The Santa Clarita chapter of PFLAG, Parents and Friends of Lesbians and Gays, celebrated its 30th anniversary with Olympic gold medalist Greg Louganis at St. Stephen’s Episcopal Church Saturday afternoon.
The documentary “Back on Board: Greg Louganis” was presented to an audience of PFLAG supporters and members, followed by a Q&A with Louganis himself.
“I would encourage them to have fun, enjoy themselves, and be open to exploring other ways of expressing yourself,” Louganis said about younger athletes and divers today.
He addressed a similar message for coaches about being open with each other and sharing useful information in accomplishing goals.
“I didn’t find a whole lot of cooperation and sharing of facilities because those facilities are diminishing due to costs,” he said, “…we really have to kind of lean on each other and have that open door policy for other coaches to help our youth.”
Louganis reflected on his fame, his career and moments along the way, from his head injury in 1988, being inspired by HIV/AIDS victim Ryan White, his life spent with dogs and even working with service dogs.
“Dogs kept me alive,” he said.
PFLAG co-founder Peggy Stabile said she wanted the 30th anniversary to be as special as possible.
“We’re thrilled that we had such a positive response from the community,” she said.
Stabile and her husband founded the PFLAG Santa Clarita chapter after their son came out as gay in 1986.
“When I heard a mom from Canyon High speak at a rally and heard her say that there are ‘no gays in Santa Clarita,’ I talked to my husband and we decided we needed a PFLAG in Santa Clarita,” Stabile said, “to educate our community and also to give support to kids like my son who felt like he was the only person in the valley who was gay.”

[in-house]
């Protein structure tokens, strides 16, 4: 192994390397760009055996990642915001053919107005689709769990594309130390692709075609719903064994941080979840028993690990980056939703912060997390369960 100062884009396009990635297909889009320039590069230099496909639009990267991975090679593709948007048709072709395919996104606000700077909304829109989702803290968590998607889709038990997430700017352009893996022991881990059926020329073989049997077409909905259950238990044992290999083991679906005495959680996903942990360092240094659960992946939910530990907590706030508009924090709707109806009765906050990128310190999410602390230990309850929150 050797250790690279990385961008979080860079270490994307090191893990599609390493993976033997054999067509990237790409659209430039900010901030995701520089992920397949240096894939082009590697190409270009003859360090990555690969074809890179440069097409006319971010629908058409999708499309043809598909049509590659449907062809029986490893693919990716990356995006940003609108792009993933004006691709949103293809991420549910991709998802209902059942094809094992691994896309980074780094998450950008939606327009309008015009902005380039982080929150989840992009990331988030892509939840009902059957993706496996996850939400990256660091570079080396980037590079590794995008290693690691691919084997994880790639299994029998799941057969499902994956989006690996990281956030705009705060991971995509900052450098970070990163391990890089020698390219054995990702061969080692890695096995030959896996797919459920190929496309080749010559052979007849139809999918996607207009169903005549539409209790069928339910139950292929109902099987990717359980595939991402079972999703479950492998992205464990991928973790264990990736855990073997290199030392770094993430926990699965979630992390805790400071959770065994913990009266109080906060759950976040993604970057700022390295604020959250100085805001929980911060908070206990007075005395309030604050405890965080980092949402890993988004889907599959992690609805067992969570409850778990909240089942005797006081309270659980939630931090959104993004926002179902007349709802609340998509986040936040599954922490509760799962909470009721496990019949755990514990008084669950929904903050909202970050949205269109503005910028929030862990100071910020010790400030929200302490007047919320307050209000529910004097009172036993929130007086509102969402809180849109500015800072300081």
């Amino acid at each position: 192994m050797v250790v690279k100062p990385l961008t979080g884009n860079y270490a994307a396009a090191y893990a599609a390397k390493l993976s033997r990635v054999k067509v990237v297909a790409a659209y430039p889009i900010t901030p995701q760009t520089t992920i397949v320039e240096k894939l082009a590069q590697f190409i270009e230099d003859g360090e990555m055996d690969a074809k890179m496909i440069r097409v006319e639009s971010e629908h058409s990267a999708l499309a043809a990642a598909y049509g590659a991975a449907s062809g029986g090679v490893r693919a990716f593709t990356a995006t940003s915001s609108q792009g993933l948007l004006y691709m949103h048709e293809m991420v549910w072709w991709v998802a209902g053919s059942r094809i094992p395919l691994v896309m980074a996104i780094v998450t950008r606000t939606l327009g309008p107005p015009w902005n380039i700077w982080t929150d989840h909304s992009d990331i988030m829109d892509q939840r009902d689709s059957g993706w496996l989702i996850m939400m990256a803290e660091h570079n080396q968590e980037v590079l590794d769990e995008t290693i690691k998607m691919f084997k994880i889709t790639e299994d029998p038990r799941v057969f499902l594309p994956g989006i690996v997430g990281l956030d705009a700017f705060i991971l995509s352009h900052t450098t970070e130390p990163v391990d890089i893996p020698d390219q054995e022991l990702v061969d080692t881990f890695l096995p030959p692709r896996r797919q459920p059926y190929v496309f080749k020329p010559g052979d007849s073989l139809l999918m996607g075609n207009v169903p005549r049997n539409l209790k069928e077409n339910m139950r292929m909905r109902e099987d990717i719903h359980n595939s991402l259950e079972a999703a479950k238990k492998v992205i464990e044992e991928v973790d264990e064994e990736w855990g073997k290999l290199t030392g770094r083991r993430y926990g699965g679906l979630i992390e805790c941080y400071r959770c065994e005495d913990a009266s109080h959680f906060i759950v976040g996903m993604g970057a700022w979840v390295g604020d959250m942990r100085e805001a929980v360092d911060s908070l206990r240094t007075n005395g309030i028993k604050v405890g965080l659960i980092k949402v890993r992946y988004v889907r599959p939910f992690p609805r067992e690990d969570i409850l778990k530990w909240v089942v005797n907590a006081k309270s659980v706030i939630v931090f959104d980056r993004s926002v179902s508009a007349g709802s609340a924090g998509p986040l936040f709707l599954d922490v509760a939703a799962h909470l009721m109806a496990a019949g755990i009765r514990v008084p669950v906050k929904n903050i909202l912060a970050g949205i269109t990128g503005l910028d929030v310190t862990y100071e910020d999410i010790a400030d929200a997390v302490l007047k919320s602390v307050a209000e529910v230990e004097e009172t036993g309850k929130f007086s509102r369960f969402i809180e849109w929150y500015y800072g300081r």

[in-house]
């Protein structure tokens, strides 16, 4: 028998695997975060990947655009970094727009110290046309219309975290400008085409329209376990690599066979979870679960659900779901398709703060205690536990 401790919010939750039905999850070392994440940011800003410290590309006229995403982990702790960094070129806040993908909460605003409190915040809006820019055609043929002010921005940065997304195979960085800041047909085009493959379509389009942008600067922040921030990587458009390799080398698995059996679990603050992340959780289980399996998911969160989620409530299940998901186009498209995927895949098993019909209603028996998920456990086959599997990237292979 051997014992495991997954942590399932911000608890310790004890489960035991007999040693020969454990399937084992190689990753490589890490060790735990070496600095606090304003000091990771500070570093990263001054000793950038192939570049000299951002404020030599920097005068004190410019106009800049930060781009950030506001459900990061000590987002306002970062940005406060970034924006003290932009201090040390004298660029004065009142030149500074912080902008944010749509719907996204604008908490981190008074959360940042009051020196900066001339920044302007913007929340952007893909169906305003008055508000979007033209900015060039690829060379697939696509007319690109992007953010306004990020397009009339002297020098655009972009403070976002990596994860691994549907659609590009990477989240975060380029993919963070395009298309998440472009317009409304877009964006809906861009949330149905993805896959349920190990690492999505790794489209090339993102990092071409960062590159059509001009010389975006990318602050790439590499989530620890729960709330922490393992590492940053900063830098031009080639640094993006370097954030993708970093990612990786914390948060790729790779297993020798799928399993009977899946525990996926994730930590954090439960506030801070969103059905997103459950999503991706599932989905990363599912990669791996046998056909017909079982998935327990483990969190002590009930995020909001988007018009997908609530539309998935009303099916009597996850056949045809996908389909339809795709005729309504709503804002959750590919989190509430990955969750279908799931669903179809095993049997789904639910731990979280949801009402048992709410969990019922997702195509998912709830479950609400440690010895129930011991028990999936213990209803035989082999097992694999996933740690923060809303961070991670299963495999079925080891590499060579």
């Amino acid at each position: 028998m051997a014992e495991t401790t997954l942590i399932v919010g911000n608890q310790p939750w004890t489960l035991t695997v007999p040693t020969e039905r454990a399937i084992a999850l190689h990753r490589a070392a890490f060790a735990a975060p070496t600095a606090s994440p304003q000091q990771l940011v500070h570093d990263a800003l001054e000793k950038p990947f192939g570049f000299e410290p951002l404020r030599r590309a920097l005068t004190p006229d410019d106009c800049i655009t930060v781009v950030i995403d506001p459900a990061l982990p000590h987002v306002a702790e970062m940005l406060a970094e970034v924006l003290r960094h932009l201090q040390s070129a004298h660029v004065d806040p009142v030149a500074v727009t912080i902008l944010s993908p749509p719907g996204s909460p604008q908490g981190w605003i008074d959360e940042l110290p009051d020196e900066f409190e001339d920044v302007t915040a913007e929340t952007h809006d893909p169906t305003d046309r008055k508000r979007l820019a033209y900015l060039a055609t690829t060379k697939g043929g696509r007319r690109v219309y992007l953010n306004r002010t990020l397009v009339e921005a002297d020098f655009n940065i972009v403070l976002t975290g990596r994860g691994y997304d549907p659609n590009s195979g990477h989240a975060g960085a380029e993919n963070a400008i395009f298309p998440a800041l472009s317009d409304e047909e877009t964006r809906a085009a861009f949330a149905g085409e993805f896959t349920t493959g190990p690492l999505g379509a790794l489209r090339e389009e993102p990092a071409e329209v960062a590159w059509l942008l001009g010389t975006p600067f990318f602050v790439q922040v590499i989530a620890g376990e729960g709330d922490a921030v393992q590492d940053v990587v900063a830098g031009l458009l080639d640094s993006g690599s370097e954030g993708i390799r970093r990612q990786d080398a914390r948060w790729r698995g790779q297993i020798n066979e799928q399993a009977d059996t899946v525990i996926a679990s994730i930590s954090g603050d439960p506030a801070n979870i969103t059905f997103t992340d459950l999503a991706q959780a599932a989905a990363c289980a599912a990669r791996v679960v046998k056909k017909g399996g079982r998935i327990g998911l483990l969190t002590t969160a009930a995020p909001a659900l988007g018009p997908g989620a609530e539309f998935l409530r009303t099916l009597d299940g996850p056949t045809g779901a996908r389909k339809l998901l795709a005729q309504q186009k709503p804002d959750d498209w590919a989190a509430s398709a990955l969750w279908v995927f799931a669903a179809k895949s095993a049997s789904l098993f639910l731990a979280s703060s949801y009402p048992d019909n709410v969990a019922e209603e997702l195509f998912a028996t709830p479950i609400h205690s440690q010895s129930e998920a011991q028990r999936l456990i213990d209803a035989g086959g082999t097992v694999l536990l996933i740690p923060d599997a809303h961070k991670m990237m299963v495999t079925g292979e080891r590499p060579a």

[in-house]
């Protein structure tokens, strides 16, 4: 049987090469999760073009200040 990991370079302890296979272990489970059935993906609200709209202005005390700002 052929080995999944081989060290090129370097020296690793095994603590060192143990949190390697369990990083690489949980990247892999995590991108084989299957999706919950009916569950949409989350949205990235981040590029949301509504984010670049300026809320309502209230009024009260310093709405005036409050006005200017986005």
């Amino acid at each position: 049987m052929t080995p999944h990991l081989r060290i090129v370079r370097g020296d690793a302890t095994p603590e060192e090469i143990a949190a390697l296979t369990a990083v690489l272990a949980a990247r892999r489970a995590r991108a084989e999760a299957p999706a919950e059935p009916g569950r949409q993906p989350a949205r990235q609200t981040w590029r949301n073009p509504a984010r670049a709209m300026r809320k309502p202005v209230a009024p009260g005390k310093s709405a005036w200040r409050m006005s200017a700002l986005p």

Supporter Susie Kaufman expressed her admiration and gratitude for PFLAG existing in Santa Clarita.
“This is my community and I didnt realize PFLAG was here for 30 years,” she said, adding that Louganis “broke through some major barriers.”
When asked about being gay and visiting less inclusive parts of the country, Louganis spoke about a book tour stop in Lawrence, Kan., aware of the Westboro Baptist Church and its late leader Fred Phelps nearby.
“During the Q&A, after my speech, this woman stood up and said, ‘Well, what do you think of the ignorance thats standing outside this building?’” he said. “And I said, ‘Oh, you mean Fred (Phelps)?’ Everyone just kind of chuckled and I said, ‘well, I feel like I should hand him a teddy bear and tell him he needs lots of hugs, because anybody who spews that much hate can’t like themselves very much.’ So the LGBTQ student union sent him a bunch of teddy bears. The only response that you can really give to combat any hate or ignorance or anything like that is love.”